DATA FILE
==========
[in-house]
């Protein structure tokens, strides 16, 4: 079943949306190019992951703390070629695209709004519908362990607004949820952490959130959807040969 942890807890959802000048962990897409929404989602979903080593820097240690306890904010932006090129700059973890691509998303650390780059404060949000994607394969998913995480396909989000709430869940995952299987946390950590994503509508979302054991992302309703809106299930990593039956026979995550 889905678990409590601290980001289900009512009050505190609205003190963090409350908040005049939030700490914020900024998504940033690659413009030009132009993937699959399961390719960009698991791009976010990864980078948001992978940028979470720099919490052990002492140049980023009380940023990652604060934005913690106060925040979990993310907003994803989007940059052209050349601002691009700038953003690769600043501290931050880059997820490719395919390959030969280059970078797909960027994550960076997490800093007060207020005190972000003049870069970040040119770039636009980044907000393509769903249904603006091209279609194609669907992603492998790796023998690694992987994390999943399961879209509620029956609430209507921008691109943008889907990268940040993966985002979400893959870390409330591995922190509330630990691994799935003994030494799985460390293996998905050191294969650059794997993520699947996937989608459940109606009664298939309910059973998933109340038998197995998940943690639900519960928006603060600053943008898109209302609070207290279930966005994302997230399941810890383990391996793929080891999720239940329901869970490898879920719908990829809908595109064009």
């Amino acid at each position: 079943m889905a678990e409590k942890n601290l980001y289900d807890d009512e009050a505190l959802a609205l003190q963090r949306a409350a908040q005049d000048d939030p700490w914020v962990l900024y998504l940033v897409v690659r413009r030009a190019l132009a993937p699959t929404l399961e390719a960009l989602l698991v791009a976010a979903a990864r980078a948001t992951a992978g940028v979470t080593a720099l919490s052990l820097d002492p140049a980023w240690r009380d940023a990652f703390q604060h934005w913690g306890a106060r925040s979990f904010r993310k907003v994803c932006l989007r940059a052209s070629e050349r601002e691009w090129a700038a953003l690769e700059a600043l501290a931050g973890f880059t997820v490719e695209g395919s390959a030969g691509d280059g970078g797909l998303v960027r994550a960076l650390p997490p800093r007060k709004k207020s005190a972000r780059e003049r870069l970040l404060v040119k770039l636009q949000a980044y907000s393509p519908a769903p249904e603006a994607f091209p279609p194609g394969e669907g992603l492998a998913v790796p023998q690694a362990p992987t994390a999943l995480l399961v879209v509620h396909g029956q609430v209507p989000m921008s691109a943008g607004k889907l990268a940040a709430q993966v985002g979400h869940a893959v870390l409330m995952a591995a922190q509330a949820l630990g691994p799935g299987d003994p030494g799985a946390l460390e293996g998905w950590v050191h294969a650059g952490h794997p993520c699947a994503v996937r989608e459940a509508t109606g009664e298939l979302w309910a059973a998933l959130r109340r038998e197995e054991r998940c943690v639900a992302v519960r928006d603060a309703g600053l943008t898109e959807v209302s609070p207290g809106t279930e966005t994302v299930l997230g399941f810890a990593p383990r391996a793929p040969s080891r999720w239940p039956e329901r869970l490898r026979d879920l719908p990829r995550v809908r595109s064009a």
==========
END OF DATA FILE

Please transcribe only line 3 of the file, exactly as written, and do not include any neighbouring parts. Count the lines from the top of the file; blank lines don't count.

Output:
């Amino acid at each position: 079943m889905a678990e409590k942890n601290l980001y289900d807890d009512e009050a505190l959802a609205l003190q963090r949306a409350a908040q005049d000048d939030p700490w914020v962990l900024y998504l940033v897409v690659r413009r030009a190019l132009a993937p699959t929404l399961e390719a960009l989602l698991v791009a976010a979903a990864r980078a948001t992951a992978g940028v979470t080593a720099l919490s052990l820097d002492p140049a980023w240690r009380d940023a990652f703390q604060h934005w913690g306890a106060r925040s979990f904010r993310k907003v994803c932006l989007r940059a052209s070629e050349r601002e691009w090129a700038a953003l690769e700059a600043l501290a931050g973890f880059t997820v490719e695209g395919s390959a030969g691509d280059g970078g797909l998303v960027r994550a960076l650390p997490p800093r007060k709004k207020s005190a972000r780059e003049r870069l970040l404060v040119k770039l636009q949000a980044y907000s393509p519908a769903p249904e603006a994607f091209p279609p194609g394969e669907g992603l492998a998913v790796p023998q690694a362990p992987t994390a999943l995480l399961v879209v509620h396909g029956q609430v209507p989000m921008s691109a943008g607004k889907l990268a940040a709430q993966v985002g979400h869940a893959v870390l409330m995952a591995a922190q509330a949820l630990g691994p799935g299987d003994p030494g799985a946390l460390e293996g998905w950590v050191h294969a650059g952490h794997p993520c699947a994503v996937r989608e459940a509508t109606g009664e298939l979302w309910a059973a998933l959130r109340r038998e197995e054991r998940c943690v639900a992302v519960r928006d603060a309703g600053l943008t898109e959807v209302s609070p207290g809106t279930e966005t994302v299930l997230g399941f810890a990593p383990r391996a793929p040969s080891r999720w239940p039956e329901r869970l490898r026979d879920l719908p990829r995550v809908r595109s064009a």